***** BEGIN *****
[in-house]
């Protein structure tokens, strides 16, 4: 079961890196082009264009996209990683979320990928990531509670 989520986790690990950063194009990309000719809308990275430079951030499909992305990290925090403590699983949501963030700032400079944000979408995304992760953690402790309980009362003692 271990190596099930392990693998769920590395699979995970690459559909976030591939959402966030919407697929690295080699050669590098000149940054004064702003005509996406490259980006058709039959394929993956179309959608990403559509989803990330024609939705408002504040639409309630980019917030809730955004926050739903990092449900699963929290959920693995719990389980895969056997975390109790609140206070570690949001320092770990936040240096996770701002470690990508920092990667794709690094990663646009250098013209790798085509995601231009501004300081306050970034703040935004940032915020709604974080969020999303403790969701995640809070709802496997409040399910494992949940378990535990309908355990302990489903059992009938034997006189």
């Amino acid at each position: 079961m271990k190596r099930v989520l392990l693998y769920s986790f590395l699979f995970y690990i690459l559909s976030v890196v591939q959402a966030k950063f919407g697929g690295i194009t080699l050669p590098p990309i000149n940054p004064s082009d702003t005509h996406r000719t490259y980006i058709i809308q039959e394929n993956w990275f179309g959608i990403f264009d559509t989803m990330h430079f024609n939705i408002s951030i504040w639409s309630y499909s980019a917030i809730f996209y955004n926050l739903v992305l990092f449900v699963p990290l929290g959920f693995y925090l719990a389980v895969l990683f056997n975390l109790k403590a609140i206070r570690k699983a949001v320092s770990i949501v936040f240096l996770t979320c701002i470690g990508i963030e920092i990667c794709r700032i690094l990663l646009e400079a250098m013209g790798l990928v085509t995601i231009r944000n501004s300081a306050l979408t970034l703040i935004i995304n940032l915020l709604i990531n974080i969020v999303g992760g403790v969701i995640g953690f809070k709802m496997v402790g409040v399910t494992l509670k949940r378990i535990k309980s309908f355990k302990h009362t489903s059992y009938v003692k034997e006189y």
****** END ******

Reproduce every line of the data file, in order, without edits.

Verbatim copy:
[in-house]
């Protein structure tokens, strides 16, 4: 079961890196082009264009996209990683979320990928990531509670 989520986790690990950063194009990309000719809308990275430079951030499909992305990290925090403590699983949501963030700032400079944000979408995304992760953690402790309980009362003692 271990190596099930392990693998769920590395699979995970690459559909976030591939959402966030919407697929690295080699050669590098000149940054004064702003005509996406490259980006058709039959394929993956179309959608990403559509989803990330024609939705408002504040639409309630980019917030809730955004926050739903990092449900699963929290959920693995719990389980895969056997975390109790609140206070570690949001320092770990936040240096996770701002470690990508920092990667794709690094990663646009250098013209790798085509995601231009501004300081306050970034703040935004940032915020709604974080969020999303403790969701995640809070709802496997409040399910494992949940378990535990309908355990302990489903059992009938034997006189």
């Amino acid at each position: 079961m271990k190596r099930v989520l392990l693998y769920s986790f590395l699979f995970y690990i690459l559909s976030v890196v591939q959402a966030k950063f919407g697929g690295i194009t080699l050669p590098p990309i000149n940054p004064s082009d702003t005509h996406r000719t490259y980006i058709i809308q039959e394929n993956w990275f179309g959608i990403f264009d559509t989803m990330h430079f024609n939705i408002s951030i504040w639409s309630y499909s980019a917030i809730f996209y955004n926050l739903v992305l990092f449900v699963p990290l929290g959920f693995y925090l719990a389980v895969l990683f056997n975390l109790k403590a609140i206070r570690k699983a949001v320092s770990i949501v936040f240096l996770t979320c701002i470690g990508i963030e920092i990667c794709r700032i690094l990663l646009e400079a250098m013209g790798l990928v085509t995601i231009r944000n501004s300081a306050l979408t970034l703040i935004i995304n940032l915020l709604i990531n974080i969020v999303g992760g403790v969701i995640g953690f809070k709802m496997v402790g409040v399910t494992l509670k949940r378990i535990k309980s309908f355990k302990h009362t489903s059992y009938v003692k034997e006189y």